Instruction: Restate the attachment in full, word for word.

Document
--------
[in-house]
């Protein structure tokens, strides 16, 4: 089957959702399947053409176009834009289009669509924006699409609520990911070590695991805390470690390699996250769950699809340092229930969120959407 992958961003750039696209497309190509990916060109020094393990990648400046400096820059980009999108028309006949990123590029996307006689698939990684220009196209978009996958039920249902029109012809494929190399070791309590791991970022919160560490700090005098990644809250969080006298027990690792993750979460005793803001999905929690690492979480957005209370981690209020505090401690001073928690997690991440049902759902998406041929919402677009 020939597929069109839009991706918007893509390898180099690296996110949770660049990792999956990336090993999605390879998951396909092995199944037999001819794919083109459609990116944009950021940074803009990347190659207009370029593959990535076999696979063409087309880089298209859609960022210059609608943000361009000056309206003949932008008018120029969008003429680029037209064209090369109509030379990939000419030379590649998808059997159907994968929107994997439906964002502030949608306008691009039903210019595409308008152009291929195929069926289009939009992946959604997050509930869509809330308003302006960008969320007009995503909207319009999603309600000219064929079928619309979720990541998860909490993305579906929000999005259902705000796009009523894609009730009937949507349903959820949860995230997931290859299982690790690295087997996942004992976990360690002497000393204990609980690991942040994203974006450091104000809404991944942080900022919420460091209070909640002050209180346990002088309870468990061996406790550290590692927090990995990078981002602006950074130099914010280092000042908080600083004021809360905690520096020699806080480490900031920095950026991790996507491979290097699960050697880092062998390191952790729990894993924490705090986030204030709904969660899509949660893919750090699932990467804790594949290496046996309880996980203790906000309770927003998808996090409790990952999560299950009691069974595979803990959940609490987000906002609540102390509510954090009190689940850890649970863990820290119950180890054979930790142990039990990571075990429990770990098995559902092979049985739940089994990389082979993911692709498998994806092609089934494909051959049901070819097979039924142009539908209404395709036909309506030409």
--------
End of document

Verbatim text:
[in-house]
């Protein structure tokens, strides 16, 4: 089957959702399947053409176009834009289009669509924006699409609520990911070590695991805390470690390699996250769950699809340092229930969120959407 992958961003750039696209497309190509990916060109020094393990990648400046400096820059980009999108028309006949990123590029996307006689698939990684220009196209978009996958039920249902029109012809494929190399070791309590791991970022919160560490700090005098990644809250969080006298027990690792993750979460005793803001999905929690690492979480957005209370981690209020505090401690001073928690997690991440049902759902998406041929919402677009 020939597929069109839009991706918007893509390898180099690296996110949770660049990792999956990336090993999605390879998951396909092995199944037999001819794919083109459609990116944009950021940074803009990347190659207009370029593959990535076999696979063409087309880089298209859609960022210059609608943000361009000056309206003949932008008018120029969008003429680029037209064209090369109509030379990939000419030379590649998808059997159907994968929107994997439906964002502030949608306008691009039903210019595409308008152009291929195929069926289009939009992946959604997050509930869509809330308003302006960008969320007009995503909207319009999603309600000219064929079928619309979720990541998860909490993305579906929000999005259902705000796009009523894609009730009937949507349903959820949860995230997931290859299982690790690295087997996942004992976990360690002497000393204990609980690991942040994203974006450091104000809404991944942080900022919420460091209070909640002050209180346990002088309870468990061996406790550290590692927090990995990078981002602006950074130099914010280092000042908080600083004021809360905690520096020699806080480490900031920095950026991790996507491979290097699960050697880092062998390191952790729990894993924490705090986030204030709904969660899509949660893919750090699932990467804790594949290496046996309880996980203790906000309770927003998808996090409790990952999560299950009691069974595979803990959940609490987000906002609540102390509510954090009190689940850890649970863990820290119950180890054979930790142990039990990571075990429990770990098995559902092979049985739940089994990389082979993911692709498998994806092609089934494909051959049901070819097979039924142009539908209404395709036909309506030409």